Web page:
The ascending shift lights dart along the tach, green to yellow to red, before the revs bounce and the 2017 Honda Civic Si stretches its legs in the tawny California desert.

As the center-mounted exhaust bellows a convincing growl and a short throw from third gear easily finds fourth, the new Civic Si makes its most conclusive argument yet: this is a new page for Honda’s accessible entry-performance sedan.

What this Civic Si retains in heritage—namely affordability, precision, and fun—it also leaves behind a noticeably absent VTEC wail and a historically blank canvas for personalization.

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Confidently from Honda, the new Civic Si is a car that’s improved from prior generations. But unlike those earlier versions, the 2017 Honda Civic Si now lives in a long shadow cast by the forthcoming Civic Type R.

Shine a light on the new Civic Si and its newfound younger-sibling complex starts to be revealed. It’s a people-pleaser now, for better or worse.  

2017 Honda Civic Si First Drive

2017 Honda Civic Si First Drive

Out with the old, in with the news

To make the new Civic Si, the 8th generation for the performance name, Honda started with its most advanced chassis, and perhaps most competent. The new Civic bones are nearly flawless in execution; Honda’s even so confident in the setup that they’re offering bodies-in-white to racers. The world is a better place for it.

From there, the new Si was sharpened with a lower, wider, and longer track in both sedan and coupe forms compared to the last generation. The new Si didn’t need tricks to make it stouter; the 10th-generation Civic was already 25 percent stiffer and 68 pounds lighter when it was introduced almost two years ago.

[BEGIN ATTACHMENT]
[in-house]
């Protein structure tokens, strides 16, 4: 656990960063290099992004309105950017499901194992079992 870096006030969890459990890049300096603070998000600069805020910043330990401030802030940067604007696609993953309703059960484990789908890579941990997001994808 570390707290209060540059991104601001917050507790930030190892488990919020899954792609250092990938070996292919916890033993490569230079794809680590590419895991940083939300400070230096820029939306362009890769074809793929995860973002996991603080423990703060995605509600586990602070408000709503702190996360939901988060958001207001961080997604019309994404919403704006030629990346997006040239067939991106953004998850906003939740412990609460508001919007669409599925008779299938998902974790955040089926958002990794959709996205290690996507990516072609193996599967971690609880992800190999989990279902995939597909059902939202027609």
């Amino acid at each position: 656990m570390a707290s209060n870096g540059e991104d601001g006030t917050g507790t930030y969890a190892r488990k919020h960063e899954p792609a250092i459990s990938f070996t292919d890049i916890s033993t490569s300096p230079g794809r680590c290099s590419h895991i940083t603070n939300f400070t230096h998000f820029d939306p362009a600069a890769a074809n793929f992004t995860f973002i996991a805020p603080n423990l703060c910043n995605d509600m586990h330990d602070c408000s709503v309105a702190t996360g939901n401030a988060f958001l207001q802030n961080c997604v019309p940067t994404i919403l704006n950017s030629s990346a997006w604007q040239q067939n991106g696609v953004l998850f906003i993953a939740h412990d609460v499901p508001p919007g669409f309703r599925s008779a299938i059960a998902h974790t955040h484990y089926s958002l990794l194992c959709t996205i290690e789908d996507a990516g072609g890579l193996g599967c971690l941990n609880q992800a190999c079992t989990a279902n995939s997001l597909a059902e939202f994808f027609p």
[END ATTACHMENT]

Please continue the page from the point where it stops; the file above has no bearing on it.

This new Si also benefits from larger brakes, MacPherson struts up front and an independent multi-link setup in back, similar to last time around, but with greater effect this time.

Adding to the party, the Si’s newest trick is adaptive dampers, which utilize a solenoid valve to vary the damping force between “Normal” and “Sport” settings. The Si may very well be the least expensive car on the planet with adaptive dampers, but it’s only sheet music without a piano.

For that, Honda relied on its under-valued, over-performing 1.5-liter turbo-4. Instead of the base 174 horsepower, the Si gets up to 20.3 psi of boost to increase output to 205 hp. That’s a significant bump on paper from the base Civic, but only 4 hp up from the last generation Si that used a long-stroke 2.4-liter inline-4 with VTEC to make 201 hp.

A quick check of the numbers. The 2017 Honda Civic Si’s power-to-weight ratio: 14.1 lb/hp. The last-gen's power-to-weight: 14.9 lb/hp. This new version is indeed better by arithmetic, but only in the way that product planners would appreciate.

Opting for turbos instead of a free-revving VTEC gave the new Si more torque down lower in the rev range and better fuel economy. The 1.5-liter turbo-4’s twist kicks in close to idle—2,100 rpm—and pulls all the way up to 5,000 rpm. Peak hp happens sooner in the rev range too, just 5,700 rpm instead of the prior generation’s peak at 7,000 rpm. Fuel economy rests at an impressive 32 mpg combined.